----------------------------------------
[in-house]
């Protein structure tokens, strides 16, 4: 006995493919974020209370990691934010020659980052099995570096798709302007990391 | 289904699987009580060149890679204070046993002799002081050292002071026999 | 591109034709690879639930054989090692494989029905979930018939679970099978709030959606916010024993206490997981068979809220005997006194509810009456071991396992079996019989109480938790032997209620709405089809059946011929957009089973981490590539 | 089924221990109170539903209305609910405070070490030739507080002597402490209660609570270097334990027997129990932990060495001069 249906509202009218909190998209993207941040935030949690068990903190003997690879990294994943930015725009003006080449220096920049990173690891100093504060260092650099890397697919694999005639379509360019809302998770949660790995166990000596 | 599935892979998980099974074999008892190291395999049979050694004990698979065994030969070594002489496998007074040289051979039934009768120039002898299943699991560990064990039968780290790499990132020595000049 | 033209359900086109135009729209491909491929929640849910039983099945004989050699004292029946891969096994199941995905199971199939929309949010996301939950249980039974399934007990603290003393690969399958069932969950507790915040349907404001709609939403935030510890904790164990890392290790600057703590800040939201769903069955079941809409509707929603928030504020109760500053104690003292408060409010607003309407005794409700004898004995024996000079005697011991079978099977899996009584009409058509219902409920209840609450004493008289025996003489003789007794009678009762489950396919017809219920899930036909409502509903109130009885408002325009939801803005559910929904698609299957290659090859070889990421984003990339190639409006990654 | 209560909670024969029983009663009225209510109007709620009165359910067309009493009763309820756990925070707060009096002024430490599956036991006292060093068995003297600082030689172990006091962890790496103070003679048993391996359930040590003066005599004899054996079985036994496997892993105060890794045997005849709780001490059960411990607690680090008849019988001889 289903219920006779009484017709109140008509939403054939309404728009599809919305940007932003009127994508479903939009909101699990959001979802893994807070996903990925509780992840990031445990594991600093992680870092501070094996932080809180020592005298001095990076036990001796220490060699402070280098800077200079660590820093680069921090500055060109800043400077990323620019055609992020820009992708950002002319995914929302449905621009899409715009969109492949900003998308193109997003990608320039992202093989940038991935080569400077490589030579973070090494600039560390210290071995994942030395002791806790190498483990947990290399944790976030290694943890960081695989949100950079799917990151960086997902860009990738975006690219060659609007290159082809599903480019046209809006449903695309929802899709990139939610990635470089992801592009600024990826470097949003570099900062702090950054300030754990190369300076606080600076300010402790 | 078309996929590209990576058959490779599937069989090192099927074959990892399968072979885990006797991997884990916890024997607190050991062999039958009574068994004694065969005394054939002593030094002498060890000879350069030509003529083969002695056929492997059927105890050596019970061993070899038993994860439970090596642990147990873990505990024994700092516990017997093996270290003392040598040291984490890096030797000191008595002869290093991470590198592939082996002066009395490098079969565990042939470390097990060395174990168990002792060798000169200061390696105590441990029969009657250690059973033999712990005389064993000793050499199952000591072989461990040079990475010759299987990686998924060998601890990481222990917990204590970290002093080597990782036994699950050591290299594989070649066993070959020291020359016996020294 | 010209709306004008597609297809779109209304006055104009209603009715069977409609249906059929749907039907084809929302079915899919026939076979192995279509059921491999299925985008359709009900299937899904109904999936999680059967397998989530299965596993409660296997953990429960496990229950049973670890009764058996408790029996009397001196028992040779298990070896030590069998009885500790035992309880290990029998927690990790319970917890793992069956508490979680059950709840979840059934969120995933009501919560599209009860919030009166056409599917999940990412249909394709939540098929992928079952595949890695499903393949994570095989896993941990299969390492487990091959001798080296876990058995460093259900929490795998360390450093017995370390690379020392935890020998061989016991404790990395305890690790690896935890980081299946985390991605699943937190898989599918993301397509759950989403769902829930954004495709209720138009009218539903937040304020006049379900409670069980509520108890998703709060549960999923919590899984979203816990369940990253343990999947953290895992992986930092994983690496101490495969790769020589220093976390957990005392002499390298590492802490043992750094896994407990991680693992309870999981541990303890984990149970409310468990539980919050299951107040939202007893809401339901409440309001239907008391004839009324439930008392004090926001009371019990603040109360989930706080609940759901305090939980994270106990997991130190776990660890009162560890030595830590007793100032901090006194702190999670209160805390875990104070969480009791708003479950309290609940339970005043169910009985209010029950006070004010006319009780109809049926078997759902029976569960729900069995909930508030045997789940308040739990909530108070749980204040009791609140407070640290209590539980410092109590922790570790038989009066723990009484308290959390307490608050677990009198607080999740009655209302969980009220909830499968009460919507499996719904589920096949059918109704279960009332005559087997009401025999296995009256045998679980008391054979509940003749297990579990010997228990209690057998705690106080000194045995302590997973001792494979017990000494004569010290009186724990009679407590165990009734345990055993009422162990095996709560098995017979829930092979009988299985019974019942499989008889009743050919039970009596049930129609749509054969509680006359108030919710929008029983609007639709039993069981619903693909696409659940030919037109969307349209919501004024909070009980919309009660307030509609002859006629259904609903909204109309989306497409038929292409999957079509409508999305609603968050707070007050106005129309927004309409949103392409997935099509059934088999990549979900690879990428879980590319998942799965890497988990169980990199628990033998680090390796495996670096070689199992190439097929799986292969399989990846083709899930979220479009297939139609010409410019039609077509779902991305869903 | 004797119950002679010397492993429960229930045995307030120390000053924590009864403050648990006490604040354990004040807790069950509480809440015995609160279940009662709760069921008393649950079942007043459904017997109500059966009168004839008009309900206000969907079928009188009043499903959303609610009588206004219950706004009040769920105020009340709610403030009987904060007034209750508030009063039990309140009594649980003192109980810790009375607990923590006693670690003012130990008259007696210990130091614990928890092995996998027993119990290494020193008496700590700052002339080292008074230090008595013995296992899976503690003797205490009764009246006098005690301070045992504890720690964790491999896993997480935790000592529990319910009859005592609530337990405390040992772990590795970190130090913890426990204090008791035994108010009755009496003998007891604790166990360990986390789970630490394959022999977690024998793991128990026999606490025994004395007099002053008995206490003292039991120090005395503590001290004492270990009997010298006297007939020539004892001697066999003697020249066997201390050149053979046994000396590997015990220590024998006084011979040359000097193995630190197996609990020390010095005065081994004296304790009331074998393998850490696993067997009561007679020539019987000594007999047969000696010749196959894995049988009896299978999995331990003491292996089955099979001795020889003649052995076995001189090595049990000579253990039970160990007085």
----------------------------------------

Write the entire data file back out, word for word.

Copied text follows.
[in-house]
């Protein structure tokens, strides 16, 4: 006995493919974020209370990691934010020659980052099995570096798709302007990391 | 289904699987009580060149890679204070046993002799002081050292002071026999 | 591109034709690879639930054989090692494989029905979930018939679970099978709030959606916010024993206490997981068979809220005997006194509810009456071991396992079996019989109480938790032997209620709405089809059946011929957009089973981490590539 | 089924221990109170539903209305609910405070070490030739507080002597402490209660609570270097334990027997129990932990060495001069 249906509202009218909190998209993207941040935030949690068990903190003997690879990294994943930015725009003006080449220096920049990173690891100093504060260092650099890397697919694999005639379509360019809302998770949660790995166990000596 | 599935892979998980099974074999008892190291395999049979050694004990698979065994030969070594002489496998007074040289051979039934009768120039002898299943699991560990064990039968780290790499990132020595000049 | 033209359900086109135009729209491909491929929640849910039983099945004989050699004292029946891969096994199941995905199971199939929309949010996301939950249980039974399934007990603290003393690969399958069932969950507790915040349907404001709609939403935030510890904790164990890392290790600057703590800040939201769903069955079941809409509707929603928030504020109760500053104690003292408060409010607003309407005794409700004898004995024996000079005697011991079978099977899996009584009409058509219902409920209840609450004493008289025996003489003789007794009678009762489950396919017809219920899930036909409502509903109130009885408002325009939801803005559910929904698609299957290659090859070889990421984003990339190639409006990654 | 209560909670024969029983009663009225209510109007709620009165359910067309009493009763309820756990925070707060009096002024430490599956036991006292060093068995003297600082030689172990006091962890790496103070003679048993391996359930040590003066005599004899054996079985036994496997892993105060890794045997005849709780001490059960411990607690680090008849019988001889 289903219920006779009484017709109140008509939403054939309404728009599809919305940007932003009127994508479903939009909101699990959001979802893994807070996903990925509780992840990031445990594991600093992680870092501070094996932080809180020592005298001095990076036990001796220490060699402070280098800077200079660590820093680069921090500055060109800043400077990323620019055609992020820009992708950002002319995914929302449905621009899409715009969109492949900003998308193109997003990608320039992202093989940038991935080569400077490589030579973070090494600039560390210290071995994942030395002791806790190498483990947990290399944790976030290694943890960081695989949100950079799917990151960086997902860009990738975006690219060659609007290159082809599903480019046209809006449903695309929802899709990139939610990635470089992801592009600024990826470097949003570099900062702090950054300030754990190369300076606080600076300010402790 | 078309996929590209990576058959490779599937069989090192099927074959990892399968072979885990006797991997884990916890024997607190050991062999039958009574068994004694065969005394054939002593030094002498060890000879350069030509003529083969002695056929492997059927105890050596019970061993070899038993994860439970090596642990147990873990505990024994700092516990017997093996270290003392040598040291984490890096030797000191008595002869290093991470590198592939082996002066009395490098079969565990042939470390097990060395174990168990002792060798000169200061390696105590441990029969009657250690059973033999712990005389064993000793050499199952000591072989461990040079990475010759299987990686998924060998601890990481222990917990204590970290002093080597990782036994699950050591290299594989070649066993070959020291020359016996020294 | 010209709306004008597609297809779109209304006055104009209603009715069977409609249906059929749907039907084809929302079915899919026939076979192995279509059921491999299925985008359709009900299937899904109904999936999680059967397998989530299965596993409660296997953990429960496990229950049973670890009764058996408790029996009397001196028992040779298990070896030590069998009885500790035992309880290990029998927690990790319970917890793992069956508490979680059950709840979840059934969120995933009501919560599209009860919030009166056409599917999940990412249909394709939540098929992928079952595949890695499903393949994570095989896993941990299969390492487990091959001798080296876990058995460093259900929490795998360390450093017995370390690379020392935890020998061989016991404790990395305890690790690896935890980081299946985390991605699943937190898989599918993301397509759950989403769902829930954004495709209720138009009218539903937040304020006049379900409670069980509520108890998703709060549960999923919590899984979203816990369940990253343990999947953290895992992986930092994983690496101490495969790769020589220093976390957990005392002499390298590492802490043992750094896994407990991680693992309870999981541990303890984990149970409310468990539980919050299951107040939202007893809401339901409440309001239907008391004839009324439930008392004090926001009371019990603040109360989930706080609940759901305090939980994270106990997991130190776990660890009162560890030595830590007793100032901090006194702190999670209160805390875990104070969480009791708003479950309290609940339970005043169910009985209010029950006070004010006319009780109809049926078997759902029976569960729900069995909930508030045997789940308040739990909530108070749980204040009791609140407070640290209590539980410092109590922790570790038989009066723990009484308290959390307490608050677990009198607080999740009655209302969980009220909830499968009460919507499996719904589920096949059918109704279960009332005559087997009401025999296995009256045998679980008391054979509940003749297990579990010997228990209690057998705690106080000194045995302590997973001792494979017990000494004569010290009186724990009679407590165990009734345990055993009422162990095996709560098995017979829930092979009988299985019974019942499989008889009743050919039970009596049930129609749509054969509680006359108030919710929008029983609007639709039993069981619903693909696409659940030919037109969307349209919501004024909070009980919309009660307030509609002859006629259904609903909204109309989306497409038929292409999957079509409508999305609603968050707070007050106005129309927004309409949103392409997935099509059934088999990549979900690879990428879980590319998942799965890497988990169980990199628990033998680090390796495996670096070689199992190439097929799986292969399989990846083709899930979220479009297939139609010409410019039609077509779902991305869903 | 004797119950002679010397492993429960229930045995307030120390000053924590009864403050648990006490604040354990004040807790069950509480809440015995609160279940009662709760069921008393649950079942007043459904017997109500059966009168004839008009309900206000969907079928009188009043499903959303609610009588206004219950706004009040769920105020009340709610403030009987904060007034209750508030009063039990309140009594649980003192109980810790009375607990923590006693670690003012130990008259007696210990130091614990928890092995996998027993119990290494020193008496700590700052002339080292008074230090008595013995296992899976503690003797205490009764009246006098005690301070045992504890720690964790491999896993997480935790000592529990319910009859005592609530337990405390040992772990590795970190130090913890426990204090008791035994108010009755009496003998007891604790166990360990986390789970630490394959022999977690024998793991128990026999606490025994004395007099002053008995206490003292039991120090005395503590001290004492270990009997010298006297007939020539004892001697066999003697020249066997201390050149053979046994000396590997015990220590024998006084011979040359000097193995630190197996609990020390010095005065081994004296304790009331074998393998850490696993067997009561007679020539019987000594007999047969000696010749196959894995049988009896299978999995331990003491292996089955099979001795020889003649052995076995001189090595049990000579253990039970160990007085």